The unwanted girl
|Census 2011 data bring into the open Maharashtra’s terrible record in sex-selective abortions.|
In early June, Vijaymala Patekar, a mother of four girls, haemorrhaged to death at a hospital in Parli, Beed district, Maharashtra. She was reportedly in her second trimester of pregnancy. Her family had allegedly forced her to abort the foetus when they learnt it was a girl child.
Sudam Munde, the doctor who performed the procedure, fled Parli but was arrested later. He reportedly confessed to the police that he along with his doctor-wife Saraswati Munde had conducted hundreds of sex-selective abortions in the past few years. He also said that women from neighbouring districts, too, approached his clinic for the purpose, and the demand had enabled him to set up a huge practice. Investigations revealed that the doctor had crores of rupees in bank accounts.
Vijaymala Patekar’s death has exposed tragic facts and explosive data. It categorically points to the fact that Maharashtra, a seemingly progressive State, has one of the worst child sex ratios in the country. The State has been perpetuating a terrible crime by ignoring it, say activists who have been working for decades for the “Save the Girl Child” movement. Vijaymala Patekar’s case, reports of girl babies being abandoned regularly, and the 2011 Census data on the declining child sex ratio clearly show that female foeticide exists in a demonic form and is increasing across the State.
There was a spate of cases of abandoned infant girls and aborted female foetuses in different parts of Mumbai in June alone. A three-day-old girl was found by municipal cleaners in a garbage bin on a highway near Mankhurd, while a two-month-old girl was found abandoned outside Dadar railway station in the city. The body of a one-day-old girl was found dumped near a nullah (stream) in Rabodi, Thane.
This is not unusual. A few months ago, a group of boys playing football in a playground in south Mumbai accidently unearthed the body of a newborn girl buried there. Another infant girl was found near a rubbish bin, half-eaten by rats, but alive. An orphanage in suburban Mumbai, which practises cradle adoption, says it receives three or four girl babies every month. “It is a poor reflection on our society,” says Usha Salve, a social activist who works in one of Mumbai’s slums.
In early July, in Solapur, the police arrested another doctor couple, who were on the run, for conducting sex-selective abortions. Drs Ajit and Priyadarsini Upase had been absconding ever since the police discovered one of their hospital staff burying a female foetus at a burial ground in the town. Two of their staff, who were arrested, told the police that the doctor couple had done several sex-selective abortions.
Frontline spoke to women from all strata of society as well as activists, lawyers, doctors and administrators in the State to find out whether saving the girl child was no longer a priority. The quest revealed that many people – both rich and poor – viewed girls as financial and emotional burdens.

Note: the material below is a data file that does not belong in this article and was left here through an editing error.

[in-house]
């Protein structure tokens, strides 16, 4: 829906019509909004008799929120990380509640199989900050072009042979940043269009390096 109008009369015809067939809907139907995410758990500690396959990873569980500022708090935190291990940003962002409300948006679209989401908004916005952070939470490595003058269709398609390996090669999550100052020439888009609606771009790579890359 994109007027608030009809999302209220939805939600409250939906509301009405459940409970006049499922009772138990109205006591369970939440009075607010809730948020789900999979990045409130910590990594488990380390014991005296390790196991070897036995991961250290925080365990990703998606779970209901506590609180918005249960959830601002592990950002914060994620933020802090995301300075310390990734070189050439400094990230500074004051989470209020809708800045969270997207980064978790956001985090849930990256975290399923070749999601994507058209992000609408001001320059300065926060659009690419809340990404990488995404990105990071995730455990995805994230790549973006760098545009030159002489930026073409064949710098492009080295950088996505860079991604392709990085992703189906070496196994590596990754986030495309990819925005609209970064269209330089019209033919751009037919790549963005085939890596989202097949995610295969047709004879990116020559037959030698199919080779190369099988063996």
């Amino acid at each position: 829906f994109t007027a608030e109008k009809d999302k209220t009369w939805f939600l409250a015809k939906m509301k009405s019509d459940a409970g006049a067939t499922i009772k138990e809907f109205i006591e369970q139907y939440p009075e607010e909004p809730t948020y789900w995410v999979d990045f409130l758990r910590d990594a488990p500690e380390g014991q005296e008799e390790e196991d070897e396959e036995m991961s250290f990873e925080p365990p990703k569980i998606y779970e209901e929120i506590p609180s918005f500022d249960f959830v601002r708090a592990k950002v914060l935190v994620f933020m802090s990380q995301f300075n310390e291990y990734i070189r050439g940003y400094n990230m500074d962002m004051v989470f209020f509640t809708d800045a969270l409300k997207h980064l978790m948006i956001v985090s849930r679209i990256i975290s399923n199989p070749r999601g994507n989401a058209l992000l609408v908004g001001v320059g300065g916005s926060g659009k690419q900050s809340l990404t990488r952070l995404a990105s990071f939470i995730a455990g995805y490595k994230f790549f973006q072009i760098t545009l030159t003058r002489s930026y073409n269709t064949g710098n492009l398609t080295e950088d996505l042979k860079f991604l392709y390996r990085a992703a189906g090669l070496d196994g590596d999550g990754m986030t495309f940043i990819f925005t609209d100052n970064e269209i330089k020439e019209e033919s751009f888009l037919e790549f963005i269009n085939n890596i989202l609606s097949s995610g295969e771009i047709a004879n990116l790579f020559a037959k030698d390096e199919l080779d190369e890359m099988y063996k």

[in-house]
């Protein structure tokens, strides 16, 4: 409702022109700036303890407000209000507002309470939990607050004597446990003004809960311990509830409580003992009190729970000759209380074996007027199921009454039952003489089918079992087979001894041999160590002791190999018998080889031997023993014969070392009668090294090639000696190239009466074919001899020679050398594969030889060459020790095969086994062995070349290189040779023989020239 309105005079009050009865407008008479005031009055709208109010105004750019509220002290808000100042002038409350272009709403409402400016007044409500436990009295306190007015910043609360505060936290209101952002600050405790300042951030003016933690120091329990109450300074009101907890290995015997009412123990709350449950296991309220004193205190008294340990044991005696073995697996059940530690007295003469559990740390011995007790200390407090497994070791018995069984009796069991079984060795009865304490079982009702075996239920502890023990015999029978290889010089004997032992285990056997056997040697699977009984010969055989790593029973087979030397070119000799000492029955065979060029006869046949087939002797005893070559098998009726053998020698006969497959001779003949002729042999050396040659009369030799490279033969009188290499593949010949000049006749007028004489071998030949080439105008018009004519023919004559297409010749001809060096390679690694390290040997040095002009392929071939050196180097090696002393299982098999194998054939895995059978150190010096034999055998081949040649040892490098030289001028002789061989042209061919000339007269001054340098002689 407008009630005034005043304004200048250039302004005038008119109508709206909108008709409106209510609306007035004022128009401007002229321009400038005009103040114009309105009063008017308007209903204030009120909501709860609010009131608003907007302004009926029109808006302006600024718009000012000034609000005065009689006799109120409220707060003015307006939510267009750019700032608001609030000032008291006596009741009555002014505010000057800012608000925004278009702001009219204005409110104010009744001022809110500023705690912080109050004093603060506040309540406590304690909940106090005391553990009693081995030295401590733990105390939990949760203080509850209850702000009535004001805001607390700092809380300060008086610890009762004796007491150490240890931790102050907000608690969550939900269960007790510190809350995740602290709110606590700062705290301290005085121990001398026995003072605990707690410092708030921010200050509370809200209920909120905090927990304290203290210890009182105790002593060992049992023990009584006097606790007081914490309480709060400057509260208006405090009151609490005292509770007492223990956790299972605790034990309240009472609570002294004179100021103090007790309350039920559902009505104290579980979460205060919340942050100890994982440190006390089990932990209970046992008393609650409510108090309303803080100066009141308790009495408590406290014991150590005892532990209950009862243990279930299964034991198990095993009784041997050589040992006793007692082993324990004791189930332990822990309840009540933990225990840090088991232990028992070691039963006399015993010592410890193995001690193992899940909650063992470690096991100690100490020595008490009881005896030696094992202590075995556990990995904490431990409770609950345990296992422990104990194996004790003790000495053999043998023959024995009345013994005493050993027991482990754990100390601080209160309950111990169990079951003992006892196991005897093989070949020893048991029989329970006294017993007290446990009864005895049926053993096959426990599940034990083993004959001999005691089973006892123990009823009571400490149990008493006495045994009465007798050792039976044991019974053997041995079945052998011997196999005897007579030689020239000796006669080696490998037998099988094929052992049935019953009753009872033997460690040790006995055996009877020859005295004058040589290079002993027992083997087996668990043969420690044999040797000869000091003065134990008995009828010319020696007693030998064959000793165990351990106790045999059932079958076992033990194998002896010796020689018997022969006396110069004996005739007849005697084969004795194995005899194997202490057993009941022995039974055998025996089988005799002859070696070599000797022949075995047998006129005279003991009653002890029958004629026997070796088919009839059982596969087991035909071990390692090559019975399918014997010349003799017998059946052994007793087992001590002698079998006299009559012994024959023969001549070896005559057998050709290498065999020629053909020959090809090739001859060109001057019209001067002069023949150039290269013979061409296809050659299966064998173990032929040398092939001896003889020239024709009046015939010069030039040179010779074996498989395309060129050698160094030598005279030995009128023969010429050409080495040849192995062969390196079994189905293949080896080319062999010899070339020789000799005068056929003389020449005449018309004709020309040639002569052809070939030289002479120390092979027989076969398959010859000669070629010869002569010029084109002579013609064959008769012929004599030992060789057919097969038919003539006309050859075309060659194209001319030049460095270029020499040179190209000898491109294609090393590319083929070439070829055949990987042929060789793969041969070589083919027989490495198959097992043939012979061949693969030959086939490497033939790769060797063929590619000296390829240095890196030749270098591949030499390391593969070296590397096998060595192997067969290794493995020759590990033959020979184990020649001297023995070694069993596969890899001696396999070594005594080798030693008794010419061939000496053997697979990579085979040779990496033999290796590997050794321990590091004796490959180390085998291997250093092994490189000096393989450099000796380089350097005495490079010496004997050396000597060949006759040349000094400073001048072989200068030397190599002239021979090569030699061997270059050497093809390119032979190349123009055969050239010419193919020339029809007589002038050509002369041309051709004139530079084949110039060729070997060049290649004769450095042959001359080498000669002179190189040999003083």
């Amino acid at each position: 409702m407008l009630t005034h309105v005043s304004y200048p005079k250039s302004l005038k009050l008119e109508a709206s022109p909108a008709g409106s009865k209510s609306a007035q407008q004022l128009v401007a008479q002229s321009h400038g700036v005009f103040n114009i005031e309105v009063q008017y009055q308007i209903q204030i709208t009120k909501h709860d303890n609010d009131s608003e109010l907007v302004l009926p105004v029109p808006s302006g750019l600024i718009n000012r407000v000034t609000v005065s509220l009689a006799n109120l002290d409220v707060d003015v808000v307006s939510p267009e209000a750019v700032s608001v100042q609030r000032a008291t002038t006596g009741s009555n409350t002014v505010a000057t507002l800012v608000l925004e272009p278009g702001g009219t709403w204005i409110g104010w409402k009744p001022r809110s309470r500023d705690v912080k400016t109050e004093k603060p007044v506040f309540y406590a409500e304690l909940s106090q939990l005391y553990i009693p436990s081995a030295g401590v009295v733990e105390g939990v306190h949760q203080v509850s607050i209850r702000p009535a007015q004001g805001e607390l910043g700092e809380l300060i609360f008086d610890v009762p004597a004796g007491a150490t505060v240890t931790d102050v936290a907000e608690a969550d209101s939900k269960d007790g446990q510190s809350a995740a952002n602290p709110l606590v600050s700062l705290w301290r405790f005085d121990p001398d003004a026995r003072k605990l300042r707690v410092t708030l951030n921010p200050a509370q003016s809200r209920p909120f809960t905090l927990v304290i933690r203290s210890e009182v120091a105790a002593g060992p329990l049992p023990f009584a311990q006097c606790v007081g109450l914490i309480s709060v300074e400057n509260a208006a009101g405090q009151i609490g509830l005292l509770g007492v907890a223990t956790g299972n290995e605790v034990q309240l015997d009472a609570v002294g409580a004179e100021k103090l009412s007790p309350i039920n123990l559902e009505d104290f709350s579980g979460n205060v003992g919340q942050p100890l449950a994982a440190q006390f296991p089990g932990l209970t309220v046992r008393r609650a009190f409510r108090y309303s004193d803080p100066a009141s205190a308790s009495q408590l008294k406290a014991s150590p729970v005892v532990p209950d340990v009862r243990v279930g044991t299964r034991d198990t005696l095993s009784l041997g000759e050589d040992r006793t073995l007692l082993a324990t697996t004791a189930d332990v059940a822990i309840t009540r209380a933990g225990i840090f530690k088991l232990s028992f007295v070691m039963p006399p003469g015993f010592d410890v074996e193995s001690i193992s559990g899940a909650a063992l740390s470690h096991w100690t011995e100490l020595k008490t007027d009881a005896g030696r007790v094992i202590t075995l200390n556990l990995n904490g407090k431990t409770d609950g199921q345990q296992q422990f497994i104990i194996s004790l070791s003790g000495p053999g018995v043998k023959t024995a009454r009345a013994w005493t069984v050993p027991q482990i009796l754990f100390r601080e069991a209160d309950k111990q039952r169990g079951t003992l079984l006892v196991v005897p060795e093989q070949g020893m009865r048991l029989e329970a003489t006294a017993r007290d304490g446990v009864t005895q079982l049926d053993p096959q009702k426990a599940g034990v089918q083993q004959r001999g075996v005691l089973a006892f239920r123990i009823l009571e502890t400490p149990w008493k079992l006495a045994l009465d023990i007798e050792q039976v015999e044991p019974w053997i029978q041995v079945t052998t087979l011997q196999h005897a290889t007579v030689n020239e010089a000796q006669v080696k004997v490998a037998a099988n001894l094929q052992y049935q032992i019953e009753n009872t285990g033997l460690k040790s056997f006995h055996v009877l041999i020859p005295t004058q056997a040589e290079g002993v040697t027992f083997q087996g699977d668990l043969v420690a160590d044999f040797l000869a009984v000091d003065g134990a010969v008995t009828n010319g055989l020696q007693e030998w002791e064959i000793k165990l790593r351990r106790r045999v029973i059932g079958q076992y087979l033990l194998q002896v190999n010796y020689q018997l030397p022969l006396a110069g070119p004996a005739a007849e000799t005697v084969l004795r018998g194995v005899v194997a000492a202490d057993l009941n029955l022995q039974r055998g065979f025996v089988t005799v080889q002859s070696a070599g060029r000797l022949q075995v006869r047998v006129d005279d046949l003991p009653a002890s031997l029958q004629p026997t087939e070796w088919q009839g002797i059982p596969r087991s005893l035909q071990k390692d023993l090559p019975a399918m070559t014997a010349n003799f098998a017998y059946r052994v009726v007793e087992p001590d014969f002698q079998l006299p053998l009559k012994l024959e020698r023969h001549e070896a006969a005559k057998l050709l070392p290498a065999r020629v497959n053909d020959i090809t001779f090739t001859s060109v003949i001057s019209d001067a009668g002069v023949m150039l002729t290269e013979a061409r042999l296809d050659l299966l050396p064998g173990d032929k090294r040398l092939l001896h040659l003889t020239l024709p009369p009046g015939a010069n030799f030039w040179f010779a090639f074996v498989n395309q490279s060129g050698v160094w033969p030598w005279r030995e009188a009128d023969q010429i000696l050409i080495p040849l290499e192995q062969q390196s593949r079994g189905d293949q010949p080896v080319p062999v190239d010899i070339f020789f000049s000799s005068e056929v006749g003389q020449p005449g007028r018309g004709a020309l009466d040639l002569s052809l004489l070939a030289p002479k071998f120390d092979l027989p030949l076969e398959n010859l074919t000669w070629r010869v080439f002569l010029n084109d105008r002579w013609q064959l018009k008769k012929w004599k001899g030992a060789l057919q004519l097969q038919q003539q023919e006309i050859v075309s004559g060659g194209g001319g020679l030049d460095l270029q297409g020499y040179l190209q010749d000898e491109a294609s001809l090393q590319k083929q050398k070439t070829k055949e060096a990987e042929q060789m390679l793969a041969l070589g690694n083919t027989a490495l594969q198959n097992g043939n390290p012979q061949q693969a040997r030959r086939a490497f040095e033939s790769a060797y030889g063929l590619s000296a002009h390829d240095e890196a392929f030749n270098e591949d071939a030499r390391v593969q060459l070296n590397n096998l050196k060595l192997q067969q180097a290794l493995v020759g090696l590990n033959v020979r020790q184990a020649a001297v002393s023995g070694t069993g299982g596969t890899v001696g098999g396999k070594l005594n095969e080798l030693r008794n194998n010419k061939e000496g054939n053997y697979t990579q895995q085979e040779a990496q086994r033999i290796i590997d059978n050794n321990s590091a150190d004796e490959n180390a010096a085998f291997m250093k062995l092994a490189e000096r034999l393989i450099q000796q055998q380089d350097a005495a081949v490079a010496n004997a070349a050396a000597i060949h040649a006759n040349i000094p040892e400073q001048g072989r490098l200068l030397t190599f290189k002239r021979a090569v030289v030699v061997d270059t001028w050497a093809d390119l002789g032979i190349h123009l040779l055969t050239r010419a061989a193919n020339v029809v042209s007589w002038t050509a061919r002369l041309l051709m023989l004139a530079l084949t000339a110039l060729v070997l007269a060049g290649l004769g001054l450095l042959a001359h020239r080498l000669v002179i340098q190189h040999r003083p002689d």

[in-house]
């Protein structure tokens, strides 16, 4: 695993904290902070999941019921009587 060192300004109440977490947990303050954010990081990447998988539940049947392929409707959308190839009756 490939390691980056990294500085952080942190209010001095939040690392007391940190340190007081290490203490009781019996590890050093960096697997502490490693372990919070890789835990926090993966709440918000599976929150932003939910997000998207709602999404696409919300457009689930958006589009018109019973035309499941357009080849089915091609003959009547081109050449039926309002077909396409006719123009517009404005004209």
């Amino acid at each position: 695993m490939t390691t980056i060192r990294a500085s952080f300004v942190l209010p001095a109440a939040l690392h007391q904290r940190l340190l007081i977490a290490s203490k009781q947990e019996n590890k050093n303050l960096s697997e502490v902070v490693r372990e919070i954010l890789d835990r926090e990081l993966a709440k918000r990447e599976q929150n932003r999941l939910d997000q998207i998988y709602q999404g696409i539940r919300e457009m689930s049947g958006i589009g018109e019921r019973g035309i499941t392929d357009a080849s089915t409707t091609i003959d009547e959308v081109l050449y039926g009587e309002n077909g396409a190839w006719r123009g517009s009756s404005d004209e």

The police and the local administration say they have graver issues to worry about than abandoned babies. Activists and lawyers say lax laws and the lack of a powerful monitoring system allow sex selection to thrive. Of course, it is also difficult to change the preference of many Indians for a male child.
Census 2011 data
According to Census 2011, there is a shocking decline in the child sex ratio in Maharashtra. For every 1,000 boys in the State, there are only 883 girls. This is a lot worse than in 2001, when the figure was 913 girls per 1,000 boys. However, this phenomenon is not exclusive to Maharashtra.
The latest Census results show an alarming decline in the number of girls born in India. While in 2001 the national ratio was 976 girls for every 1,000 boys, it dropped to 914 in 2011. The ratio is calculated as the number of girls per 1,000 boys in the 0-6 age group. As per global trends, the normal child sex ratio should be above 950.
“There are so many reasons for the discrimination against the girl child. The foremost, though, is the deep-rooted gender bias in this country,” says A.L. Sharada, director of Population First, a non-governmental organisation (NGO) working on women’s issues. “We need to do something as a nation to make people want a daughter. She must not be seen as a burden or an emotional drain.”
According to Sharada, one of the primary reasons for the decline is the drop in fertility rate. Moreover, people want smaller families, mainly for economic reasons. And if they have to have just one child, they want it to be a son. Another problem that needs to be addressed on a war footing is the aggressive marketing, with little monitoring, of ultrasound machines. Although NGOs have been working extensively on this, the lack of sincerity or proactive steps by governments in combating the issue has unfortunately allowed foeticide to flourish. Maharashtra was the first State in India to enact a law to protect the female foetus – the Maharashtra Regulation of Use of Pre-Natal Diagnostic Techniques Act in 1987, which paved the way for the enactment of the Prevention of Misuse of Pre-Natal Diagnostic Techniques Act (PNDT) in 1994 and the amended Pre-Conception and Pre-Natal Diagnostic Techniques (PCPNDT) Act in 2002. Additionally, NGOs and women’s rights activists in the State have been relentlessly campaigning to save the girl child. It was also the first State to introduce 50 per cent reservation for women in local bodies. So why do people of this State not want girls?